Saturday, January 28, 2012

Kotlin, Unix Philosophy, Cypher and loads of tech stuff to read

There are so many JVM based languages out there and yet none of them seem to be able to take over from good old (has it really been that long) Java. From my point of view (I'm sure it's shared by many others) most of these languages like Scala, JRuby, Groovy, Gosu, Clojure, Ceylon etc feel too far away from the center. They either propose radical syntax and idioms, seem overly clever, too flexible and hence not clear/safe for the average developer, or just not performant enough.

Take Scala for example. If you pay no heed to the sensation Yammer's leaked email to TypeSafe caused and just read between the lines, there are some very real truths there about what a large population of developers, team leads, managers expect from a language before they can invest time, training, money, people and their careers into it.

Which is why, I find JetBrain's Kotlin and to some extent for non-server side Google's Dart to be promising. Neither of these languages are about revolutionary/radical new concepts or "paradigm" shifts (ahem) nor do they hide their Java roots. Dart is definitely not JVM based but neither is Kotlin planning to stick to just the JVM (LLVM plans). They are both intended to be evolutionary cleanups with some state of the art language features. Only time will tell if they succeed.

To add to our distractions we have Node.js with some appeal if you are just out of school and easily impressed or have a very specific need. Sigh...I'm already sounding like a weather beaten veteran who's seen too many "flash in the pans".

If you didn't know and are wondering what the actual JVM team has been doing in response to the demand from these new JVM-based languages in Java 7, here's a hint (JSR 292, MethodHandles, InvokeDynamic ..). Be warned, this is not for the faint of heart.

Enough of that. Now on to BloomFilters, a wonderful data structure heavily used by all NoSQL systems like Hive, Cassandra etc. Here's a very nice visualization.

I've written about Neo4J the graph database before. I really like the concept but I haven't found an excuse yet (partially because it's LGPL) to use it. They even have a nicely done graph access language, sort of like SQL for graphs called Cypher. Here's a nice demo of Neo4J, Gephi and spatial data. Makes sense for desktop use but I don't know if they have many server/enterprise grade users with many concurrent transactions.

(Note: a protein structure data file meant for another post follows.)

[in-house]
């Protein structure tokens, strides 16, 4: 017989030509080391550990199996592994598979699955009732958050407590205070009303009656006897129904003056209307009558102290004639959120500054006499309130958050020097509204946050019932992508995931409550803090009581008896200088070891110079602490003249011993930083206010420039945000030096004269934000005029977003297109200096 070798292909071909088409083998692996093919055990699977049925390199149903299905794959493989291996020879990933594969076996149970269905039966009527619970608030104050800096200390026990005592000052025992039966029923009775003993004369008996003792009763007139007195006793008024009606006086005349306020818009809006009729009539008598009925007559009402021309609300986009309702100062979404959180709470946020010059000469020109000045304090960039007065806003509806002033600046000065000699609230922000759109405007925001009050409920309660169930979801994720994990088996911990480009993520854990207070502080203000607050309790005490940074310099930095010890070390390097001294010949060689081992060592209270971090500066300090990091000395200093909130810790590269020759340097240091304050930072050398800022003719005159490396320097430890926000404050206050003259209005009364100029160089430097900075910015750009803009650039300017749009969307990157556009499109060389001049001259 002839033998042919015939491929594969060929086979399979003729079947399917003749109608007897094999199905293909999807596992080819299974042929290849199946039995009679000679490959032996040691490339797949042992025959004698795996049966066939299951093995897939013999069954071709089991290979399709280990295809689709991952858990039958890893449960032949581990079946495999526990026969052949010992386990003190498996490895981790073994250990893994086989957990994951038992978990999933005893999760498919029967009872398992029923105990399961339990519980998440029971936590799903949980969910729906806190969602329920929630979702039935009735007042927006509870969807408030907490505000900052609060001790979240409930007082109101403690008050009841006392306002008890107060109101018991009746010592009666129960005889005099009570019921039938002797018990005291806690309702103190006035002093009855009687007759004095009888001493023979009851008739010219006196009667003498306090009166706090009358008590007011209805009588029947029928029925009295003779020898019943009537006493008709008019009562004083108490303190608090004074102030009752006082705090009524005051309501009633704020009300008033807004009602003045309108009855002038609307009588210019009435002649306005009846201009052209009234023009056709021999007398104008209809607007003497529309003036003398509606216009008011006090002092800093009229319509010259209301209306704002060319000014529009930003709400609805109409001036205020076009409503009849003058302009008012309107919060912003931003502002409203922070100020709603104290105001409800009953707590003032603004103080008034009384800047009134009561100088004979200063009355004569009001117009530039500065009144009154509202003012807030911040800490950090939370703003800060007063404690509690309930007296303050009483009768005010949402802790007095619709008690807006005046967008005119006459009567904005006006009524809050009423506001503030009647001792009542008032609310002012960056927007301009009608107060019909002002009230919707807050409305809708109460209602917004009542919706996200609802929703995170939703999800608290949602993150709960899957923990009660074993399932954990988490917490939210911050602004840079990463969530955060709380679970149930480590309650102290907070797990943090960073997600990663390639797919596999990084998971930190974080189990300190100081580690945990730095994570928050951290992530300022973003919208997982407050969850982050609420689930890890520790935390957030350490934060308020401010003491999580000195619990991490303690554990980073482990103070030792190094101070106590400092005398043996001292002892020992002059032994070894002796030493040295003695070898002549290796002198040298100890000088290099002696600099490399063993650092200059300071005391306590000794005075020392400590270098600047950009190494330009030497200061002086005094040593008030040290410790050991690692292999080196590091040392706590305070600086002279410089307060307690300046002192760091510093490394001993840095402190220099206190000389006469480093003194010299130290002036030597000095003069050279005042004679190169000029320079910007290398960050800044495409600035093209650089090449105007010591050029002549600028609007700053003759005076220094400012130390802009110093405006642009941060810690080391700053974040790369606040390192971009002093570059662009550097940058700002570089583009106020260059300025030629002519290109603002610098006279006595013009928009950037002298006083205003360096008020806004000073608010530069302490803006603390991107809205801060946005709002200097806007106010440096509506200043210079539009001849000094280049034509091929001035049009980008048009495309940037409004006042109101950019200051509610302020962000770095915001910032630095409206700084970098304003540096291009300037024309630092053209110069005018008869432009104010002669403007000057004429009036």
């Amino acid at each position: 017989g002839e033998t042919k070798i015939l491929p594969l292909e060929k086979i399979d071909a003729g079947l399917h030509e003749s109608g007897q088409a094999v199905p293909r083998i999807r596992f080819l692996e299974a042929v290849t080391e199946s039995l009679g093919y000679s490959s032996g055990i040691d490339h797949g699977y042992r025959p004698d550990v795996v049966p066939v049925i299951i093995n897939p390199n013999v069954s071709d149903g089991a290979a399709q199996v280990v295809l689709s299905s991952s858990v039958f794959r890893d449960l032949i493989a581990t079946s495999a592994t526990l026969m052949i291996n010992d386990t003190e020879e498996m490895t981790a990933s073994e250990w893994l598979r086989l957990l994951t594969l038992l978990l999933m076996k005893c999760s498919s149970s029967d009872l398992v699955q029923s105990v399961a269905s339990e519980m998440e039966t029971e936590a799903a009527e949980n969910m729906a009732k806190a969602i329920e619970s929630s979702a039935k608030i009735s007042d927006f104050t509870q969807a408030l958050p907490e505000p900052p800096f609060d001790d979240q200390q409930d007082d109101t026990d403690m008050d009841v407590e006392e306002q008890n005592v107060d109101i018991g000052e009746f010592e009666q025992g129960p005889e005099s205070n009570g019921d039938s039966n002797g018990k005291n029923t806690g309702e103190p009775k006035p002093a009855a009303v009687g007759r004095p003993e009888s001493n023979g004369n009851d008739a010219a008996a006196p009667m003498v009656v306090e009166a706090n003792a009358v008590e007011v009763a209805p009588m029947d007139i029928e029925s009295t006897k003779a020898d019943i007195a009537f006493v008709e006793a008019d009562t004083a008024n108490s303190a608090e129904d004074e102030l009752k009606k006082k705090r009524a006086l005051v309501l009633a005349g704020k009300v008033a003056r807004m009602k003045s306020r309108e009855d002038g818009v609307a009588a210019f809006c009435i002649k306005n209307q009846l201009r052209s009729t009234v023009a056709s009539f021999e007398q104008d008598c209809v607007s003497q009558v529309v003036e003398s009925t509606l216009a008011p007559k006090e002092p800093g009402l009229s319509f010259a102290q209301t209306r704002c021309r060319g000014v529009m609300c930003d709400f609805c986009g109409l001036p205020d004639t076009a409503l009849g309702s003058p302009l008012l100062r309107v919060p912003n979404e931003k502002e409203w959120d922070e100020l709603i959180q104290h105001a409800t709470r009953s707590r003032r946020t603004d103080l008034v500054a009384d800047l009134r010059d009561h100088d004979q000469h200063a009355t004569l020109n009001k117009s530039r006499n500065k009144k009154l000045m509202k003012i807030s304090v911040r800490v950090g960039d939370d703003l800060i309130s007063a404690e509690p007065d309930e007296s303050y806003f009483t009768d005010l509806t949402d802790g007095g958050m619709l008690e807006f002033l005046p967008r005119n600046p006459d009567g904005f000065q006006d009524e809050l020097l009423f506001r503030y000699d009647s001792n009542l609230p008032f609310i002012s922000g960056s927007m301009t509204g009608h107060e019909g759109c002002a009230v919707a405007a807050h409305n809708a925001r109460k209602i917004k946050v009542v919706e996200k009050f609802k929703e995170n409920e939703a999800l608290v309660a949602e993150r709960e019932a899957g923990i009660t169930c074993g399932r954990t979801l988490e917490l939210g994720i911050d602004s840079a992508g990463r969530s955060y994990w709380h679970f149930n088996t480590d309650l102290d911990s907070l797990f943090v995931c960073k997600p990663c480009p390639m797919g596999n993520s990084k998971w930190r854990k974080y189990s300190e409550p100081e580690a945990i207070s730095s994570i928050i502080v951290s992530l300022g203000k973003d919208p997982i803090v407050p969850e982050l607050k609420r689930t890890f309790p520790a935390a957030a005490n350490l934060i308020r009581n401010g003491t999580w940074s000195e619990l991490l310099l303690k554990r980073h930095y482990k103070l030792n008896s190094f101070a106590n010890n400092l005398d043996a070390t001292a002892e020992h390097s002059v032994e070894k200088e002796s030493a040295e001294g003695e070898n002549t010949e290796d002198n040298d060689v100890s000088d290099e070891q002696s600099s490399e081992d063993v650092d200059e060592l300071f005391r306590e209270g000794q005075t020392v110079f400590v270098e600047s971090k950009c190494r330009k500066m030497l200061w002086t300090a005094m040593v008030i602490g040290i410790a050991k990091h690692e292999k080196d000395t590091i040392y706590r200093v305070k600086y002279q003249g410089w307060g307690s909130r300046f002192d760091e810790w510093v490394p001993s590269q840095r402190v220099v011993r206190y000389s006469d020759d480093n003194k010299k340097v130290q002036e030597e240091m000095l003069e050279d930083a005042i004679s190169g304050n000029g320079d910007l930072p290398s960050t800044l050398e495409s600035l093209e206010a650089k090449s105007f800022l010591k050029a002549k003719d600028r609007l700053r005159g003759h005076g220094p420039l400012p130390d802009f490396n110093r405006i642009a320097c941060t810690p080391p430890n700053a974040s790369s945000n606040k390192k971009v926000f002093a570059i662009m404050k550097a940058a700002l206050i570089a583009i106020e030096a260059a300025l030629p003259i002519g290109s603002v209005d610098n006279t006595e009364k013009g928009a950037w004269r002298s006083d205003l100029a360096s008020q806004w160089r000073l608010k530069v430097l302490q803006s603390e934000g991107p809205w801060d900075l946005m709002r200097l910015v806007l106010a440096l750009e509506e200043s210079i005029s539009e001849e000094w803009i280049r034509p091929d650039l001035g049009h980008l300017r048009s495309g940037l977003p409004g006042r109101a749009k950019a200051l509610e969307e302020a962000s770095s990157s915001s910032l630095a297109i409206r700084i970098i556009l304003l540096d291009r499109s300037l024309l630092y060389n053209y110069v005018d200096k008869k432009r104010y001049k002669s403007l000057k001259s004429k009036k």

If you are looking for some general tech reading, like while on a place, here's a nice set of essays (also a book) - The Architecture of Open Source Applications.

Speaking of Open Source, I had not read or heard about The Unix Philosophy. I like the simplicity and focus. Obviously it has had great success but it applies to other software too. Sort of like Deiter Rams ideas on design but for software.

If you've made it till here and are dying for some hard core tech, then here's some on CAS concurrency, Azul's proposed Linux kernel patch and thread affinity.

These days, any blog is incomplete without mention of BigData. So, here's some BigData reading material - slides from the Cassandra 2011 summit.



Anonymous said...

Hi Ashwin,

Gosu is also an evolutionary language, choosing to innovate largely below the syntactic level (e.g. The Open Typesystem). It was designed for business software by java developers, and is in production at some very large companies.

We are very close to the another release, which will, I hope, make it much easier for Java developers to try Gosu out. I recognize, of course, that the chance of widespread adoption is vanishingly small, but just wanted to mention that we are coming from a very pragmatic standpoint.

Agree entirely with your article, particularly the shot at Node.js. ;)


Ashwin Jayaprakash said...

Carson, I did try out Gosu when it was publicly announced but I was hoping for better IDE support and some DSL-friendly features I would've loved to see.

I see that Kotlin has drawn inspiration from Scala, Groovy and Gosu. So, all is not lost I guess.

Ashwin Jayaprakash said...

Funny read about Unix pipes -